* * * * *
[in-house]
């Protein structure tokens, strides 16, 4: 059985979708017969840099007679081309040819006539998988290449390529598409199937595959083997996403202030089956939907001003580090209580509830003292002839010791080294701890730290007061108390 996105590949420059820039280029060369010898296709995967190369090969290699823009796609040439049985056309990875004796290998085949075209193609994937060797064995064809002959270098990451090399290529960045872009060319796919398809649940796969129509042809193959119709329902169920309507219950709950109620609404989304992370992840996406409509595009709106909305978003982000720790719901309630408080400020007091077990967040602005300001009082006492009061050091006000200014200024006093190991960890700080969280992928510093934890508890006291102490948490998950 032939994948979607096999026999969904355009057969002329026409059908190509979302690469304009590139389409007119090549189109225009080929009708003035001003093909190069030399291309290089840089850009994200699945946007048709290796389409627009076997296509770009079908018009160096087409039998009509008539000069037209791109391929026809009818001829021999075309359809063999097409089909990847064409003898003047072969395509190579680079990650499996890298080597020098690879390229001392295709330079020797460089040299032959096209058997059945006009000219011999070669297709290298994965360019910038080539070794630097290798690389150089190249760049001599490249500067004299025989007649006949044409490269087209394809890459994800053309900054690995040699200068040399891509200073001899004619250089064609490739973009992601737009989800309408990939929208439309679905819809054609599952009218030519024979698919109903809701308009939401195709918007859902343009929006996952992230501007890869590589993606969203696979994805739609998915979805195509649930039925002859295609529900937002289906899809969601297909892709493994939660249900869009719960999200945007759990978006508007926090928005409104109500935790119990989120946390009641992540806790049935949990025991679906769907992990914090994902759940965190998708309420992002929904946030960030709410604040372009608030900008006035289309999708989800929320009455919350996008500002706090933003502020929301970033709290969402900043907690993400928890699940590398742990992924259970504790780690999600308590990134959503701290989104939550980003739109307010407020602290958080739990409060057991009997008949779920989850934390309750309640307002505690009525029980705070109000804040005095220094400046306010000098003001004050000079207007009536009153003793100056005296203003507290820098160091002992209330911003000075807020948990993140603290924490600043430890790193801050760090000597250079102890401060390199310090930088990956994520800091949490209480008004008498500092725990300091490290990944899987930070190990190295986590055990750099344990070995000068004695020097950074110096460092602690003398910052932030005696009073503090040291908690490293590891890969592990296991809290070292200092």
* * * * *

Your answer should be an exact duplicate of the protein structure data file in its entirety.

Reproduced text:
[in-house]
């Protein structure tokens, strides 16, 4: 059985979708017969840099007679081309040819006539998988290449390529598409199937595959083997996403202030089956939907001003580090209580509830003292002839010791080294701890730290007061108390 996105590949420059820039280029060369010898296709995967190369090969290699823009796609040439049985056309990875004796290998085949075209193609994937060797064995064809002959270098990451090399290529960045872009060319796919398809649940796969129509042809193959119709329902169920309507219950709950109620609404989304992370992840996406409509595009709106909305978003982000720790719901309630408080400020007091077990967040602005300001009082006492009061050091006000200014200024006093190991960890700080969280992928510093934890508890006291102490948490998950 032939994948979607096999026999969904355009057969002329026409059908190509979302690469304009590139389409007119090549189109225009080929009708003035001003093909190069030399291309290089840089850009994200699945946007048709290796389409627009076997296509770009079908018009160096087409039998009509008539000069037209791109391929026809009818001829021999075309359809063999097409089909990847064409003898003047072969395509190579680079990650499996890298080597020098690879390229001392295709330079020797460089040299032959096209058997059945006009000219011999070669297709290298994965360019910038080539070794630097290798690389150089190249760049001599490249500067004299025989007649006949044409490269087209394809890459994800053309900054690995040699200068040399891509200073001899004619250089064609490739973009992601737009989800309408990939929208439309679905819809054609599952009218030519024979698919109903809701308009939401195709918007859902343009929006996952992230501007890869590589993606969203696979994805739609998915979805195509649930039925002859295609529900937002289906899809969601297909892709493994939660249900869009719960999200945007759990978006508007926090928005409104109500935790119990989120946390009641992540806790049935949990025991679906769907992990914090994902759940965190998708309420992002929904946030960030709410604040372009608030900008006035289309999708989800929320009455919350996008500002706090933003502020929301970033709290969402900043907690993400928890699940590398742990992924259970504790780690999600308590990134959503701290989104939550980003739109307010407020602290958080739990409060057991009997008949779920989850934390309750309640307002505690009525029980705070109000804040005095220094400046306010000098003001004050000079207007009536009153003793100056005296203003507290820098160091002992209330911003000075807020948990993140603290924490600043430890790193801050760090000597250079102890401060390199310090930088990956994520800091949490209480008004008498500092725990300091490290990944899987930070190990190295986590055990750099344990070995000068004695020097950074110096460092602690003398910052932030005696009073503090040291908690490293590891890969592990296991809290070292200092």